By Darnell Dickson | Nov. 22, 2015, 10:41 p.m. (ET)
Brittany Bowe celebrates her victory in the women's 1,000-meter race at the ISU World Cup on Nov. 22, 2015 in Kearns, Utah.


KEARNS, Utah – Long track speedskater Brittany Bowe doesn’t fear competition from U.S. teammate Heather (Richardson) Bergsma in the least.

She relishes it.

“It’s pretty easy to tell that we bring out the best in each other,” Bowe said. “We’re fighters and we’re competitors, and when we’re racing together something special happens almost every single time.”

The two teammates and 2014 U.S. Olympians battled all weekend at the Utah Olympic Oval at the ISU World Cup, and they ended up swapping world records that they set last weekend at the season-opening world cup event in Calgary.

First Bergsma broke Bowe’s world record in the 1,500-meter on Saturday with a time of 1 minute, 50.85 seconds, just ahead of Bowe’s 1:51.31.

Then on Sunday, Bowe held off Bergsma and China’s Hong Zhang for gold in the 1,000-meter, with her time of 1:12.18 breaking Bergsma’s week-old world record.

After the duo broke three world records last weekend — Bowe broke the 1,500 and 1,000 records, and then Bergsma lowered the 1,000 — their feats this weekend marked the first time a country set multiple women's world records on back-to-back weekends since Germany in 2001.

“It’s pretty special how many world records have been broken the last two weekends,” Bowe said. “It’s always fun to skate at altitude, and we had fast times throughout. The goal is the world championships in February, so it’s really important after these two weekends to get back, get recovered and start another training block.”

In a sport measured in hundredths of seconds, Bowe said she spends a lot of time watching video of her races to shave as much time as possible off of her finishes.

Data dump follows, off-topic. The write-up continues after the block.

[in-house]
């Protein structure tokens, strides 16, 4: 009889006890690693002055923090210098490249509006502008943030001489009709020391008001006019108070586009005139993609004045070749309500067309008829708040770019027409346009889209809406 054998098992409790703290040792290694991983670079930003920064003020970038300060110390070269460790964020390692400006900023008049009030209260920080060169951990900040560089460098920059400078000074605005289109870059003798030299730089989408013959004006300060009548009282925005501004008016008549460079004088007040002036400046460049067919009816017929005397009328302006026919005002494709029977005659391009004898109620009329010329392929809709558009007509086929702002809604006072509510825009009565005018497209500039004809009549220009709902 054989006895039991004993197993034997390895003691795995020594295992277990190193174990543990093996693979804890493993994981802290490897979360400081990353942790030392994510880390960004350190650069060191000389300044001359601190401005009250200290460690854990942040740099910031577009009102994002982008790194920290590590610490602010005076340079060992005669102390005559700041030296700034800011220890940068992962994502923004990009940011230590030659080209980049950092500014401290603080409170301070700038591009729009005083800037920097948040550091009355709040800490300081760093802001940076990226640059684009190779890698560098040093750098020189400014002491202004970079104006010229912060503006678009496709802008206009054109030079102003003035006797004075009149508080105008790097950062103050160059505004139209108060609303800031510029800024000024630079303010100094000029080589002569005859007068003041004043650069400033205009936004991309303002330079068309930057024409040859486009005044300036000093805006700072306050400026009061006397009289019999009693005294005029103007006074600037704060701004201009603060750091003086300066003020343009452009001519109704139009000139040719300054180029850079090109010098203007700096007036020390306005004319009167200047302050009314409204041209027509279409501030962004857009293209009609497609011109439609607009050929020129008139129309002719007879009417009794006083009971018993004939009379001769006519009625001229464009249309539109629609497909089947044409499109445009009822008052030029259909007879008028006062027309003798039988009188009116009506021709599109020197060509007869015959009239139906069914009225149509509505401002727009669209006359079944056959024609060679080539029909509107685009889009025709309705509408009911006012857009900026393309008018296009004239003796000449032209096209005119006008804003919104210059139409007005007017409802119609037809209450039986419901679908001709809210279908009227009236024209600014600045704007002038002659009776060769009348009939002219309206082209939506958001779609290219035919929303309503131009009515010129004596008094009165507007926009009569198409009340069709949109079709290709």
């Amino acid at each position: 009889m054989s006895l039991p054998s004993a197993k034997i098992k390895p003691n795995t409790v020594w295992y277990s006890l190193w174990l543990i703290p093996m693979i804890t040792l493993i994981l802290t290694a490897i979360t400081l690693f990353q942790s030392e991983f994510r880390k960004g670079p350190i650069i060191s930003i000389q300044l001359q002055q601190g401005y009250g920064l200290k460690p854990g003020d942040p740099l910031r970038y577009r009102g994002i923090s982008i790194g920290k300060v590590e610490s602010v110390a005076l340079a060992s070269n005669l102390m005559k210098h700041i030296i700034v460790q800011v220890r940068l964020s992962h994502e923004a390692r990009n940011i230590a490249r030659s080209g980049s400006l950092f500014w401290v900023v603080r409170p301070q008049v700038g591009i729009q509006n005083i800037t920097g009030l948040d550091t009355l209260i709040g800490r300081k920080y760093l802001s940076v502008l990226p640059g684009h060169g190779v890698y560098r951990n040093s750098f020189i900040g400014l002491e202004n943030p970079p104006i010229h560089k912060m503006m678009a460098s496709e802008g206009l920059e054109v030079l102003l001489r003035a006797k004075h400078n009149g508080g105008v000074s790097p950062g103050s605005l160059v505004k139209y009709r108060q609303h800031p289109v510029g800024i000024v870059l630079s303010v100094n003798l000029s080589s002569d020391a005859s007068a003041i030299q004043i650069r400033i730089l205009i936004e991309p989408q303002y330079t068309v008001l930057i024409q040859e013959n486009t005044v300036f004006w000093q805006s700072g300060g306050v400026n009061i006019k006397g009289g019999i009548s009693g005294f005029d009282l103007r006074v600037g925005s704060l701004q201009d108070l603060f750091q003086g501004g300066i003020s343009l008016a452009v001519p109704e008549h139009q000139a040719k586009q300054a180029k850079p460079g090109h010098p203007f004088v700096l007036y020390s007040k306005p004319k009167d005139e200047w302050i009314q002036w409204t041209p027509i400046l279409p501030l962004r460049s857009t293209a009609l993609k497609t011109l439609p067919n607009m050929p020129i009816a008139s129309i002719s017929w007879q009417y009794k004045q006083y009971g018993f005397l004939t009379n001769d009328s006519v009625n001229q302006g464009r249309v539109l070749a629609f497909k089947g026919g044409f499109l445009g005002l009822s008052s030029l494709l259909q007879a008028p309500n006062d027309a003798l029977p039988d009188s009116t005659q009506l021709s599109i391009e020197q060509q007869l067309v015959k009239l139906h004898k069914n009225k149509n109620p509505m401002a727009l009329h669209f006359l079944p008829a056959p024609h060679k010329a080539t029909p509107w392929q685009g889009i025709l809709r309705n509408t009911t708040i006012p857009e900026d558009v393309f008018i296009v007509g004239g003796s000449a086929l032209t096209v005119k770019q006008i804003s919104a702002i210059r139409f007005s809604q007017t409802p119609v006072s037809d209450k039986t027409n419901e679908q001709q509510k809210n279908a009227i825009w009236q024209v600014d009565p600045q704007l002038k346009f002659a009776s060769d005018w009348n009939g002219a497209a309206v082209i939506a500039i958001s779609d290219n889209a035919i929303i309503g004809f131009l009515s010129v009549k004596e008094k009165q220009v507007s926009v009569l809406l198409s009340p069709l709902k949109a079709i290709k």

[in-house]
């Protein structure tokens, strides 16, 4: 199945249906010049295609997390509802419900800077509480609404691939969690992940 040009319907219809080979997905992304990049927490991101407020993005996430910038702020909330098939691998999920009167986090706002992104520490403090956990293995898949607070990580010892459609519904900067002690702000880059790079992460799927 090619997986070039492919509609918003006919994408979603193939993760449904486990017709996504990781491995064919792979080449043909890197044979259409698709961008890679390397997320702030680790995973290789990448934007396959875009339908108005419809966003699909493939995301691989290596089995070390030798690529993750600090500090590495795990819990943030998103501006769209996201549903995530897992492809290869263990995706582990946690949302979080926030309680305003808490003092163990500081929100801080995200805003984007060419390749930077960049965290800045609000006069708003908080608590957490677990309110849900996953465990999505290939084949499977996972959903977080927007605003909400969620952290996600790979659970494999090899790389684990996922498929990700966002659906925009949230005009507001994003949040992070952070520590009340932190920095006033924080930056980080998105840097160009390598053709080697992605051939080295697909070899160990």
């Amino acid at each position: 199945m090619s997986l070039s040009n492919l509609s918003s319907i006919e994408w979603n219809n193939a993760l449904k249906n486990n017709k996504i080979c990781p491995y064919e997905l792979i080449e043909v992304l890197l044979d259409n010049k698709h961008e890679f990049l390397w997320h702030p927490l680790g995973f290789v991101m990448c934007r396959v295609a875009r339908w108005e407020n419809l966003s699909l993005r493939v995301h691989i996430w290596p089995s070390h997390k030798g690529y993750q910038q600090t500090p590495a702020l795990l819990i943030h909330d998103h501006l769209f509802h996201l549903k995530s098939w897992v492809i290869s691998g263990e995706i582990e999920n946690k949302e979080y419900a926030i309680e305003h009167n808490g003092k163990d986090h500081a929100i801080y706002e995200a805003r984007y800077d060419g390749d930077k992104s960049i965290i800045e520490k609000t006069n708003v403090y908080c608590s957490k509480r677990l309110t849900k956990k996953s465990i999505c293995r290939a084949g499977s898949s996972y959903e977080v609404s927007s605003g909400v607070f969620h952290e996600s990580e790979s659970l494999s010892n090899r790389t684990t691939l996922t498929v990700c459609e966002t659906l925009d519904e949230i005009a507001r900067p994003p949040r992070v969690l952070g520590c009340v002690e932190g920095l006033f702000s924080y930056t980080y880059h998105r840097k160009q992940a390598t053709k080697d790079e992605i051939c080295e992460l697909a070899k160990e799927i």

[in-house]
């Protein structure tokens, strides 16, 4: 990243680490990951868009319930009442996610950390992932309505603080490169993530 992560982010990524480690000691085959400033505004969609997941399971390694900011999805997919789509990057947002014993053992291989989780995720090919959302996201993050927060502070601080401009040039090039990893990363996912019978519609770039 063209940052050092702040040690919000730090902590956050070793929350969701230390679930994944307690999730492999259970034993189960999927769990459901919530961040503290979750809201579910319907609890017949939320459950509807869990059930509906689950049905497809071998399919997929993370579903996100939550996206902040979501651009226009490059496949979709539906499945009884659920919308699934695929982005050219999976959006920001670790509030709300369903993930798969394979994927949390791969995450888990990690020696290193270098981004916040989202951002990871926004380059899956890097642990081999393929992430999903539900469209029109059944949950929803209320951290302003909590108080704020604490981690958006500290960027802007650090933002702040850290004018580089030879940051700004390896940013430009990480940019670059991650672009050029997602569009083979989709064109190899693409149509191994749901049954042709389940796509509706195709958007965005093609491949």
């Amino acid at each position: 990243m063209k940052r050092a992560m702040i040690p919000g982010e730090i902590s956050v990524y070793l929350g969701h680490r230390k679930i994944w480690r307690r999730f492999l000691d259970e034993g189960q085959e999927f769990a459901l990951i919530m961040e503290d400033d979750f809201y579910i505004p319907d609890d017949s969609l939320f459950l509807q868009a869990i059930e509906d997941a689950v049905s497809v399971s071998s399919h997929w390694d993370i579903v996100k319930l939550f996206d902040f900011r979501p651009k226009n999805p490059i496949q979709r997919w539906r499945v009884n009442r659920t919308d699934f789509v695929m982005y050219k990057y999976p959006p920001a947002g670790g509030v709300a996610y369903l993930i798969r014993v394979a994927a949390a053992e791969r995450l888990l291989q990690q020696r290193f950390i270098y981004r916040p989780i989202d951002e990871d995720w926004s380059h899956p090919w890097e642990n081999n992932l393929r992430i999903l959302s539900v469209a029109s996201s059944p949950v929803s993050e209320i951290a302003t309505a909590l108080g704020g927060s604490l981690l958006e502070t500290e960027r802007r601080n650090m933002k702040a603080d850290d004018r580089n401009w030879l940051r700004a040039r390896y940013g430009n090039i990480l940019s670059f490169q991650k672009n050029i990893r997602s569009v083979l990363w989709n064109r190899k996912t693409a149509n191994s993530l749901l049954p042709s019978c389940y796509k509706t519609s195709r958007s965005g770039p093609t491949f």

“Last night I watched my 1,000 world singles from last year more times than I can count,” Bowe said. “I watched my 1,000 meters from Calgary more times than I can count. I was just focusing on executing a perfect race, and that’s what I did.

“When you go back and watch races, it can be one step, so it’s pretty evident where you can gain speed or lose speed. When you’re in the heat of the moment it might not always be very clear, but when you go back and watch a race, whether it’s a misstep or a bad entry or bad exit, it’s very apparent as where you lost the speed.”

Bowe hit the podium four times in total over the weekend, also finishing second in the 500-meter on Friday and second in the 500-meter on Saturday.

On the men’s side, Mitch Whitmore earned his first world cup medal while setting an American record in the 500-meter on Friday. He finished second at 34.19, just behind Russia’s Pavel Kulizhnikov (33.98).

“It was awesome,” said U.S. teammate and roommate Joey Mantia. “That guy is so talented. Two years ago at the world cup here in Salt Lake City, Mitch set the national record and got fourth. He was in an early pair and had to sit and watch. He thought he was going to get a podium and he just missed it. So I was really happy to see him get on the podium finally.”

Mantia picked up a silver medal of his own on Friday, finishing second in the 1,500-meter with a time of 1:42.45. Kjeld Nuis of the Netherlands won the event in 1:42.14. Mantia has qualified for the world championships in the 1,000 and 1,500. He now sits in second place in the 1,500-meter standings. He also won the B Division mass start to earn the right to run in the next A Division race and hopes to qualify for worlds in that event as well.

“For me, the goal right now in the first two world cups was to qualify for world singles, which I did by time in Calgary (last week),” Mantia said. “So coming into this weekend I wanted some good relaxed skating and to execute some things we’ve been working on for the past several months. It was really about just progress and trying to get some personal bests, which I did.”

Mantia said a simplified approach has helped him in training for his races.

“That’s the ultimate thing with skating or any technical sport like golf is to do the right thing, to work on (it) at the right time and not focus on too many things,” he said. “I’m lucky to have a really good support system with a nice pool of coaches and people helping with those kind of things. I’m really trying to keep everything basic. If you go out there and try to focus on 10 different things, obviously it’s just going to fall apart. If you simplify and think one or two things and bring that piece into the race, you usually get pretty good results.”

Two-time Olympic champion Shani Davis continued his training to try and get back to the world championships with a third-place finish in the 1,500-meter on Friday and a fourth in the 1,000 on Saturday. Davis is fourth in both the 1,000- and 1,500-meter world cup standings after the Salt Lake competition.

Darnell Dickson is a sportswriter from Salt Lake City. He is a freelance contributor to TeamUSA.org on behalf of Red Line Editorial, Inc.